Virtually Famous: Mike Bithell

'I’ve stolen ideas and approaches from everyone I’ve talked to about VR.'

Virtually Famous: Mike Bithell
| Volume

With Samsung Gear, the first big VR headset has come to market, for everyone developing for the Vive, PlayStation:VR, and Oculus Rift, the launch is just around the corner.

In many ways virtual reality is as big a change to the process of making games so we wanted to talk to some developers to find out how they’re finding the change.

This will be an ongoing series once we get Christmas out of the way, and we're looking forward to finding out how some of these industry old-hands are getting to grips with new technology.

We're starting with Mike Bithell, owner of Bithell games, and developer of Thomas Was Alone and Volume.

Bithell is currently developing the VR DLC Volume: Coda for the Playstation VR headset. So we sat him down to get his thoughts on developing for VR and collaboration between the "pioneers of VR,”

Pocket Gamer: So, you’re bringing the Volume expansion to PlayStation VR. I guess what I’m looking for mainly is what you’ve learned doing that, in a very broad sense. Mike Bithell: The really interesting thing is that we’re definitely building on the shoulders of giants. We had a lot of conversations with lots of other devs that have been making VR games for a while, way too many Skype calls, really, like, specific conversations.

So there’s lots of stuff I can’t claim ownership of, just because it’s out there, lots of things that people have already found.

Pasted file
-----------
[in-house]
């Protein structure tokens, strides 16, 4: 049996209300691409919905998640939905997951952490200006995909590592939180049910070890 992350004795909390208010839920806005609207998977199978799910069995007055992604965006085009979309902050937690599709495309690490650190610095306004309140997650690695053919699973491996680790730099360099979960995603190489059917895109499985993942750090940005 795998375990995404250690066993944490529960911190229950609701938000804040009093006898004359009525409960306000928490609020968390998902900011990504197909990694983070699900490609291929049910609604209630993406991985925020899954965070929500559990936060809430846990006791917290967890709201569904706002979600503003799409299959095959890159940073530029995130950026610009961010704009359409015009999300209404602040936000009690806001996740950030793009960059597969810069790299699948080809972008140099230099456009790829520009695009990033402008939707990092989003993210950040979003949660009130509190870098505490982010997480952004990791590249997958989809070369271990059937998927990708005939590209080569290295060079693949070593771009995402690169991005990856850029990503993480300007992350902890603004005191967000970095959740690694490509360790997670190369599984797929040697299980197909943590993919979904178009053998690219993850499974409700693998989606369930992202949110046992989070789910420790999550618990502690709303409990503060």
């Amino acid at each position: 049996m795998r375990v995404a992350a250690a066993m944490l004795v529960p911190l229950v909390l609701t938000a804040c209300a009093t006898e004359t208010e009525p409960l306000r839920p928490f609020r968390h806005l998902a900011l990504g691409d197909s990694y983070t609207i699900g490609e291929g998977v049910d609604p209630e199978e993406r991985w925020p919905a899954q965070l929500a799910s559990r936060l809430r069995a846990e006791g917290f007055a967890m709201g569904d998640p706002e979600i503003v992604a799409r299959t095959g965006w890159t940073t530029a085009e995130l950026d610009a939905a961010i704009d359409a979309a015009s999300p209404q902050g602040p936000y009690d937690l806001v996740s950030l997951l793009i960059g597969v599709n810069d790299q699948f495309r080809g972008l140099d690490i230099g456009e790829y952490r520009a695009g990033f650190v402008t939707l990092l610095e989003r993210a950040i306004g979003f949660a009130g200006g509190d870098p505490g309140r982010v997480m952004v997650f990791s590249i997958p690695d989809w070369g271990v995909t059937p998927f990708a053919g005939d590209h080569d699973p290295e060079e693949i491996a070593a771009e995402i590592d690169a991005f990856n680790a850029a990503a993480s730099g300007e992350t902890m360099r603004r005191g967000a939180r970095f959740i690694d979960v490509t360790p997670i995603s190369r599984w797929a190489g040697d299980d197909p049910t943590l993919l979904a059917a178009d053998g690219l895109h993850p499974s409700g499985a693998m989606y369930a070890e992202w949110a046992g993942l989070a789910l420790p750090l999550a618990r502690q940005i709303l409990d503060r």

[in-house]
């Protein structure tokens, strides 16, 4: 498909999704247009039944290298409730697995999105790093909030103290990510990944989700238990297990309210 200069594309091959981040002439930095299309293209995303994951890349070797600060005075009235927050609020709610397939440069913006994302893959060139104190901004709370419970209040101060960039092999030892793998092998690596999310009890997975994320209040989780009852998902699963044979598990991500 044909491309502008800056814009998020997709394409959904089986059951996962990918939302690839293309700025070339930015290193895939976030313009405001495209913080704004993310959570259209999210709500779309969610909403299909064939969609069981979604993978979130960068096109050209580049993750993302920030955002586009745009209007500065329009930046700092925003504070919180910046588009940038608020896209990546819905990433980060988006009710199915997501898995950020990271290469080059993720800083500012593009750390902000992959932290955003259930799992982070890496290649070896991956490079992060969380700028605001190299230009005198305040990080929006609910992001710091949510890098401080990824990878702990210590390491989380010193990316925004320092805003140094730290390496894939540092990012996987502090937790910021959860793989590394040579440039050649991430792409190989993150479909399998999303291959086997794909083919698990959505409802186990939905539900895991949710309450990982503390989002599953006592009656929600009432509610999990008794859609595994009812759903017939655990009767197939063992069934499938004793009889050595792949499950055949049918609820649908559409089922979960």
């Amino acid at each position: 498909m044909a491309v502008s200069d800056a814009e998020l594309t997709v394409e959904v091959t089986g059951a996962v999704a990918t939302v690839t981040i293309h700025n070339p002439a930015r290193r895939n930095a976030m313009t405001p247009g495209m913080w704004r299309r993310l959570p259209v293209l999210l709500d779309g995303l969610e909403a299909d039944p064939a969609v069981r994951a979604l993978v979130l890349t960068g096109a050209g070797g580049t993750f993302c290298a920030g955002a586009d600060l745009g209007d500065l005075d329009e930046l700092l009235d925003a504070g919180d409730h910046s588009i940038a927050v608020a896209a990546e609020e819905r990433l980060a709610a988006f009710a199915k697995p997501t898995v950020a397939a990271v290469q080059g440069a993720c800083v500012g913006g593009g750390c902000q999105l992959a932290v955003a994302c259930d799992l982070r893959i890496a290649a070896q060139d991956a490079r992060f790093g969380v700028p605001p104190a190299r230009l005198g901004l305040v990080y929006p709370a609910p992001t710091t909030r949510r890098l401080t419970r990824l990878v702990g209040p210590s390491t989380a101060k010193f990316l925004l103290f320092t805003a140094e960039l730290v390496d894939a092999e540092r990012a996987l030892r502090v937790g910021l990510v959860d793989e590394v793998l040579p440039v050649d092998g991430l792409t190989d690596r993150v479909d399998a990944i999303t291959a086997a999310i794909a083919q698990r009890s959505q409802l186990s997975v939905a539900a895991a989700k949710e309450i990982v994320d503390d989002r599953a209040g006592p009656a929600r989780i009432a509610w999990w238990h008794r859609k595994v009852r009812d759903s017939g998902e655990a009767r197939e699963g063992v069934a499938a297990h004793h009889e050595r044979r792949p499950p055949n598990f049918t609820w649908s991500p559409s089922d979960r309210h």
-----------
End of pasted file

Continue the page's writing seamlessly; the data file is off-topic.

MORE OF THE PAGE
What's really interesting to me are the shifts in the use of the technology. So, a classic example is just rendering, just how games look, and you realise that the things that you have leant on and found useful and important before don't work.

So, Bloom is weird in VR, that kind of thing - you always press the bloom button, you always put a little bloom on it. Not too much, you don’t want it to look like a game from the end of the first Xbox. Now you don't, because it doesn't work in VR.

Then there's stuff like scale, finding out the height of a doorframe is the most important thing we’ve had a problem with.

The game is played in this kind of real-world room, and I was putting together the layout of that room and I realised the door was just a little too small, and it really made me uncomfortable.

It was just wrong. and it felt oppressive and weird. Even though you never go through that door. The height of a table, the size of a desk, how big a book is became a thing.

We have a bookshelf with some books on it, and, like, I’d made the books a bit bigger than you’d normally see and it just looked off.